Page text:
And then? Not quite silence, but close. Ferry issued a few random tracks, contributing one song to the soundtrack of the John Travolta flick Phenomenon, putting his stamp on a Shakespeare sonnet for the Diana: The Princess of Wales Tribute package and singing Noel Coward's "I'll See You Again" at a charity concert commemorated on the live compilation 20th Century Blues: The Songs of Noel Coward. But for the most part, he says, he's been concentrating on an album of his own material that, as usual, is taking him far longer to complete than he'd prefer. "I'd love to think I'd have it out next fall, perhaps next October. But in the meantime, I thought it might be pleasurable to try something a little different."
Hence, As Time Goes By, Ferry's first all-acoustic album. With the assistance of sizable brass and string sections and a slew of tony instrumentalists such as bassist Richard Jeffries, Ferry employs his keening tenor and swoony vibrato against a backdrop of arrangements that are surprisingly true to this dance-friendly era: Witness "Easy Living," a Leo Robin-Ralph Rainger chestnut that Ferry doesn't enter until after more than a minute of swinging introductory playing even though the song as a whole is just over two minutes long. Equally enjoyable are an exotica-drenched "I'm in the Mood for Love," co-starring guitarist Manzanera; a woozy "When Somebody Thinks You're Wonderful"; and the delicately melodramatic "Falling in Love Again," which, like most of the songs here, is associated with a woman singer (in this case, Marlene Dietrich), not a man.
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"I really don't have any male role models from the period that I can think of, so that frees me up to find my own way of singing the songs," Ferry says. "And I try to do the same with the songwriters, perhaps using a slightly different persona than might be expected -- like with Cole Porter, who I admire very much but whose songs I'd never done before, funnily enough. Generally his work is rather upbeat, witchy and elegant. But it was nice to do 'Miss Otis Regrets' [also on As Time Goes By] in a very dark and somber way. That way, I was able to bring a little of my own thing to it."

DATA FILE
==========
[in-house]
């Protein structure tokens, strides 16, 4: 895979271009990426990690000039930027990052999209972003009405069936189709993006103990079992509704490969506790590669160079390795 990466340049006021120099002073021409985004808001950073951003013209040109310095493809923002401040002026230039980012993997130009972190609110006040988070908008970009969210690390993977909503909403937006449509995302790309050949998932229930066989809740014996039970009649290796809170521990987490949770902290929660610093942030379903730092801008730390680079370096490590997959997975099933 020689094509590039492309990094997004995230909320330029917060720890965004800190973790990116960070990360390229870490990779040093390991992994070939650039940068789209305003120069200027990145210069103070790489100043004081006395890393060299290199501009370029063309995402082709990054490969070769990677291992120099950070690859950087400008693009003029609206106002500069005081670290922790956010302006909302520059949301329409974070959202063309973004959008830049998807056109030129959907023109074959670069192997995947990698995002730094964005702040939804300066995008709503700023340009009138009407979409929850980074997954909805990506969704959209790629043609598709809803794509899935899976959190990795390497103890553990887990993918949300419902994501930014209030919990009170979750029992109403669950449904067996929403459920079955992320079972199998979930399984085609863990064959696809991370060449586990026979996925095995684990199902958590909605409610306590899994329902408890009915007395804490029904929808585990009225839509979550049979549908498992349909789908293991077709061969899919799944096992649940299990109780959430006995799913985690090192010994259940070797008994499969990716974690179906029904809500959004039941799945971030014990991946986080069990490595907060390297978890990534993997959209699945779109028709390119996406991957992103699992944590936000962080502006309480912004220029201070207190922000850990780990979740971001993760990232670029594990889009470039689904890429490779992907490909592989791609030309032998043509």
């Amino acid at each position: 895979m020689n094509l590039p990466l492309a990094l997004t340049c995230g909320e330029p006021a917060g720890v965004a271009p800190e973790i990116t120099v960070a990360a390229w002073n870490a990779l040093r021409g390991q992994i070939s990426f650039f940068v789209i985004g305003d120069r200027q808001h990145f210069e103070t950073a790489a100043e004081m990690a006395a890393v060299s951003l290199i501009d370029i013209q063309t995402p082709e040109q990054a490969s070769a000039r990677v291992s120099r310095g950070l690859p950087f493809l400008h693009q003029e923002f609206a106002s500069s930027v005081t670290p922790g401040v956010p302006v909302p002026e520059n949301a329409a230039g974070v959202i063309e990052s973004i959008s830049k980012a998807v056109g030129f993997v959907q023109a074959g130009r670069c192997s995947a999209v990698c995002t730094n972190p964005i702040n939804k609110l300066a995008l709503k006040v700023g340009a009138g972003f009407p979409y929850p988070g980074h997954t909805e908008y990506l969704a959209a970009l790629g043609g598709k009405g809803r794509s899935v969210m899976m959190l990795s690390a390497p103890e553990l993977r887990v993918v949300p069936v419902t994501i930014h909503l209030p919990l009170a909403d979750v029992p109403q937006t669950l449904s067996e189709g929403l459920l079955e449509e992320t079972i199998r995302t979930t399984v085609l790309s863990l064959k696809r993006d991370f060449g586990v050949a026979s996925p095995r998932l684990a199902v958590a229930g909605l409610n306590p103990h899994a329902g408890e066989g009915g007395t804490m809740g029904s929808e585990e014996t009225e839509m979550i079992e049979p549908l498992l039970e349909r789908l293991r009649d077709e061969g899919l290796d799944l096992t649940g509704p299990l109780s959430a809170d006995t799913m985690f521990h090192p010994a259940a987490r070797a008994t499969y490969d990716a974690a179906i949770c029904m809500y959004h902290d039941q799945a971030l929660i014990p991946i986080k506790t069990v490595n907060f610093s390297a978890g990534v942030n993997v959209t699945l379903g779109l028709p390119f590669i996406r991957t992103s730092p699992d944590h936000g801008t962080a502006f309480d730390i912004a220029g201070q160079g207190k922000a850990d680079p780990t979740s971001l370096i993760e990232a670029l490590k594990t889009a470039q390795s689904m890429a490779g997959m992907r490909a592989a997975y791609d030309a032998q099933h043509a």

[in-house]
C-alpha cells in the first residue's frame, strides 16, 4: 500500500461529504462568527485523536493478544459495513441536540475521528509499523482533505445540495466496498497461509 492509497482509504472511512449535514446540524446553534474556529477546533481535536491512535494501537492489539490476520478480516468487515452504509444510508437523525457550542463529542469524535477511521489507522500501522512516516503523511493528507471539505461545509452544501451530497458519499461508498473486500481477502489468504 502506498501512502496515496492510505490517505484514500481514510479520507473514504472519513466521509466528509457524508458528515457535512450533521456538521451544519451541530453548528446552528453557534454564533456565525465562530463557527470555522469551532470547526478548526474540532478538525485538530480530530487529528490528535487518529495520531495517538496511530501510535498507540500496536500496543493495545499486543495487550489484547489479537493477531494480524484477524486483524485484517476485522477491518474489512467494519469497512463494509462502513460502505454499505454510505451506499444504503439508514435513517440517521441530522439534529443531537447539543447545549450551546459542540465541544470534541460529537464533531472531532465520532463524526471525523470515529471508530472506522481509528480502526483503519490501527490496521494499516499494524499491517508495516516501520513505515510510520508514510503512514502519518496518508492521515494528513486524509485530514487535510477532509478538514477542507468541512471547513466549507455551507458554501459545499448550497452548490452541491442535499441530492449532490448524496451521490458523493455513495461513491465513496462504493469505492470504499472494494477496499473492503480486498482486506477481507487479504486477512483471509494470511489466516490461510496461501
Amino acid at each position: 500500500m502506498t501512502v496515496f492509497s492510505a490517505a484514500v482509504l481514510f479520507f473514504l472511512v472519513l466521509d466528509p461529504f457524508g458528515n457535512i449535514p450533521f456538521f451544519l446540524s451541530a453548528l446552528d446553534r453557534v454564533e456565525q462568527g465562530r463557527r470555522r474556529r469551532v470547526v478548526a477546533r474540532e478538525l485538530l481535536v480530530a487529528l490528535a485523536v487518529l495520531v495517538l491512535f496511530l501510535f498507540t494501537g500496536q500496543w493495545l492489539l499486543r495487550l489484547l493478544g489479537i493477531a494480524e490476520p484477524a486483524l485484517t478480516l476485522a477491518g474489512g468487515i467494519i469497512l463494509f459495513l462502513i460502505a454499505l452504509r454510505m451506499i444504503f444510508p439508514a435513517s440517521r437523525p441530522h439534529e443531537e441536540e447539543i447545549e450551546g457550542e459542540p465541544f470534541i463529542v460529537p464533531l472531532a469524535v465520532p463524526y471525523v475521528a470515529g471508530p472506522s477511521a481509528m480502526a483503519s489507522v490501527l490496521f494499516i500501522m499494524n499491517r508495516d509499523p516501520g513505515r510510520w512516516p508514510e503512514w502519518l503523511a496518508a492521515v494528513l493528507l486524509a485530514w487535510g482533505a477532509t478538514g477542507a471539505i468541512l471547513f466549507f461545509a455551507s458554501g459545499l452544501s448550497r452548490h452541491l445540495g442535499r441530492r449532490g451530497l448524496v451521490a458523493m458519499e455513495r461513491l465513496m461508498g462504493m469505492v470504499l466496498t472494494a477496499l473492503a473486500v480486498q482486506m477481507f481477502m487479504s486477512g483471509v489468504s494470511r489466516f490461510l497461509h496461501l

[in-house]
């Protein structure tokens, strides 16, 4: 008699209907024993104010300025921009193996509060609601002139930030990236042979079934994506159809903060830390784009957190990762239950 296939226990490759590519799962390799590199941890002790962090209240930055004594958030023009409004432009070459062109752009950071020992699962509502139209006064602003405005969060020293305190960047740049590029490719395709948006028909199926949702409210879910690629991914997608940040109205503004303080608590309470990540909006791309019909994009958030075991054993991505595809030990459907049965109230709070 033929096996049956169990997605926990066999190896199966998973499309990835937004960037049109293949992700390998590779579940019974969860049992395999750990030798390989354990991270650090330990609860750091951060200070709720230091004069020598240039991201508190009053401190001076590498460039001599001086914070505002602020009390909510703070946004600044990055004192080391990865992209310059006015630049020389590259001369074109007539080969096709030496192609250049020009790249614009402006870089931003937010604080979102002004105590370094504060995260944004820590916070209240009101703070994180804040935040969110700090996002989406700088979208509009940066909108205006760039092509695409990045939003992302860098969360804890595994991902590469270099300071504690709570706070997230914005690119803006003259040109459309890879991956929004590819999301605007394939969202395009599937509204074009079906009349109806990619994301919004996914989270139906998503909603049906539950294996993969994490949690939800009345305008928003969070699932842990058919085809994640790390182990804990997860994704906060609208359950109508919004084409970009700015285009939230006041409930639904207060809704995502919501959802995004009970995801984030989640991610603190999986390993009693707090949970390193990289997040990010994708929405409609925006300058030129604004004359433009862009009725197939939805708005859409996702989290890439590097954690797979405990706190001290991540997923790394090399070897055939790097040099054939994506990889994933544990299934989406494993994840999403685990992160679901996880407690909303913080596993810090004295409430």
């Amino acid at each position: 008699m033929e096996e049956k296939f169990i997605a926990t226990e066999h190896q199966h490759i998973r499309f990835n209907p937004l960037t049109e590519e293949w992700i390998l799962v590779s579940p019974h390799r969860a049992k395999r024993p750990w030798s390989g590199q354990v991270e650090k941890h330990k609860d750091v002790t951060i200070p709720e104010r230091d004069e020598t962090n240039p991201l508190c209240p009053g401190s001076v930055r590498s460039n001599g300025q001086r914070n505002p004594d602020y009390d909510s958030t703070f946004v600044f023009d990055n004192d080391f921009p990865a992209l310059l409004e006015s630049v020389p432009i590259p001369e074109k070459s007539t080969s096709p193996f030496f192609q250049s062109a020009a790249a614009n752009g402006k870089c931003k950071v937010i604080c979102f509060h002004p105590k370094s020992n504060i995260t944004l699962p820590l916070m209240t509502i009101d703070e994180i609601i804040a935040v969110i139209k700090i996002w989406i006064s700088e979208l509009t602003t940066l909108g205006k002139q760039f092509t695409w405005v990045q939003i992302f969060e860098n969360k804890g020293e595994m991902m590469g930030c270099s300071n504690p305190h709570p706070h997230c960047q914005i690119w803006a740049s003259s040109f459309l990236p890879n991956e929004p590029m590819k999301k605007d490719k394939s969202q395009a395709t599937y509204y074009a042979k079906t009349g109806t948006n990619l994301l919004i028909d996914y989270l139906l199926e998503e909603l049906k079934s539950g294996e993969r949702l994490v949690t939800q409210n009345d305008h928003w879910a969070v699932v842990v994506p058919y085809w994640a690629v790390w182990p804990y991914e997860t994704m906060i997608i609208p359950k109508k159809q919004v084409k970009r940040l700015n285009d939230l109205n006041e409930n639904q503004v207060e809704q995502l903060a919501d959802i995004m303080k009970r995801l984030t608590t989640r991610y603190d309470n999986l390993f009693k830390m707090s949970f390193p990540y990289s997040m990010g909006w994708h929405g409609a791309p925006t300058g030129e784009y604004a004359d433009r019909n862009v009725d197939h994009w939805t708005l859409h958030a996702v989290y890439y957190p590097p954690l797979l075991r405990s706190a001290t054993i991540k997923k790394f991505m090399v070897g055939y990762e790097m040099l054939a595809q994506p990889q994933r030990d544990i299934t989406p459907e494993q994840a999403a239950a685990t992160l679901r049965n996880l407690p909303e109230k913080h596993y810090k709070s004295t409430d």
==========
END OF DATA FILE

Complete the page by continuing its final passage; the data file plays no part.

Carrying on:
As agreeable as it can be, however, As Time Goes By is more of a curio than a full-fledged Ferry album, and if the fifty-fifty split on his current tour between songs from the new recording and favorites from his solo and Roxy Music albums is any indication, he knows it. But he's not looking back under duress. Over the past several months, his entire catalogue has been remastered by Bob Ludwig for release in Japan, and by participating in the process, Ferry says he was reminded how memorable a lot of his past work was. "The one I suppose that grabbed me the most was For Your Pleasure. I've always liked that record, but it was great to hear it sound so rich and warm again." He adds, "We're doing several of the early songs I rediscovered live -- like 'Sunset,' from the third album, which I don't think has ever been performed before. A lot of the Roxy stuff was only done on the record, never on stage. But now I have these great musicians with me who can play anything, really, so it's a real treat for me."
Such comments tend to rev up the Roxy reunion crowd, as does word that among the celebrities helping Ferry with his new songs (a list that includes Radiohead's Johnny Greenwood and the Eurythmics' Dave Stewart) is Brian Eno. No doubt loyalists will be thrilled to hear that the singer doesn't dismiss prospects for such a get-together out of hand. "I think it's great that there's so much interest in something like that," he says, "and one day it would be nice to get some of the original members back to do a Roxy concert somewhere. I think that would be a good idea."
Meanwhile, it's back to the bus and another long haul to the next tour stop. But if Ferry's enthusiasm for the jaunt is waning, he's not letting on. "If it's a good song, it can be done in many different ways, which has certainly been proven to be the case with the songs from the Thirties -- with many people doing them at the time, and then people from bebop and so on," he says. "And I'm quite fortunate to be doing them as well."